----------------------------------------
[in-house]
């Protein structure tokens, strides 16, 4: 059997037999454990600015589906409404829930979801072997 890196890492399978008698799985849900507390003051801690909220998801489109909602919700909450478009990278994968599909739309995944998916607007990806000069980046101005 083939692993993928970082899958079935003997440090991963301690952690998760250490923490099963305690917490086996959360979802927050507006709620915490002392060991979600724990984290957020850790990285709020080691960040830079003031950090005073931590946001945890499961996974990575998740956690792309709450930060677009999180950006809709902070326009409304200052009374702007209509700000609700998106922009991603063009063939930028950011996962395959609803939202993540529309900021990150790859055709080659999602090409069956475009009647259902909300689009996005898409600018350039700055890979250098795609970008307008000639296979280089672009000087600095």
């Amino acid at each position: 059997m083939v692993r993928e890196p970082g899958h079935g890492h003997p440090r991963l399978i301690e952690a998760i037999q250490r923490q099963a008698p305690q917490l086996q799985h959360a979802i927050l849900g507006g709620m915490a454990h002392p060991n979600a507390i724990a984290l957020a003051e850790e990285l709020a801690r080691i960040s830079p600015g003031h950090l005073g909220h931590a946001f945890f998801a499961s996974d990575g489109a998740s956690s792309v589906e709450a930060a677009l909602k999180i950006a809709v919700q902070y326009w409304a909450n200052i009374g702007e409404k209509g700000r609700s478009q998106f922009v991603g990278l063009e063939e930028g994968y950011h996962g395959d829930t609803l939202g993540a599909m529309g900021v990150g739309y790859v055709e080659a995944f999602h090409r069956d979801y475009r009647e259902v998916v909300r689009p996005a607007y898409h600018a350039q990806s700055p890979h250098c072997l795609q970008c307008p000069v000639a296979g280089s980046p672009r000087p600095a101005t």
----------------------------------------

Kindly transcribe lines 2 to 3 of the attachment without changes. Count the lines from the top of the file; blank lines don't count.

């Protein structure tokens, strides 16, 4: 059997037999454990600015589906409404829930979801072997 890196890492399978008698799985849900507390003051801690909220998801489109909602919700909450478009990278994968599909739309995944998916607007990806000069980046101005 083939692993993928970082899958079935003997440090991963301690952690998760250490923490099963305690917490086996959360979802927050507006709620915490002392060991979600724990984290957020850790990285709020080691960040830079003031950090005073931590946001945890499961996974990575998740956690792309709450930060677009999180950006809709902070326009409304200052009374702007209509700000609700998106922009991603063009063939930028950011996962395959609803939202993540529309900021990150790859055709080659999602090409069956475009009647259902909300689009996005898409600018350039700055890979250098795609970008307008000639296979280089672009000087600095």
């Amino acid at each position: 059997m083939v692993r993928e890196p970082g899958h079935g890492h003997p440090r991963l399978i301690e952690a998760i037999q250490r923490q099963a008698p305690q917490l086996q799985h959360a979802i927050l849900g507006g709620m915490a454990h002392p060991n979600a507390i724990a984290l957020a003051e850790e990285l709020a801690r080691i960040s830079p600015g003031h950090l005073g909220h931590a946001f945890f998801a499961s996974d990575g489109a998740s956690s792309v589906e709450a930060a677009l909602k999180i950006a809709v919700q902070y326009w409304a909450n200052i009374g702007e409404k209509g700000r609700s478009q998106f922009v991603g990278l063009e063939e930028g994968y950011h996962g395959d829930t609803l939202g993540a599909m529309g900021v990150g739309y790859v055709e080659a995944f999602h090409r069956d979801y475009r009647e259902v998916v909300r689009p996005a607007y898409h600018a350039q990806s700055p890979h250098c072997l795609q970008c307008p000069v000639a296979g280089s980046p672009r000087p600095a101005t």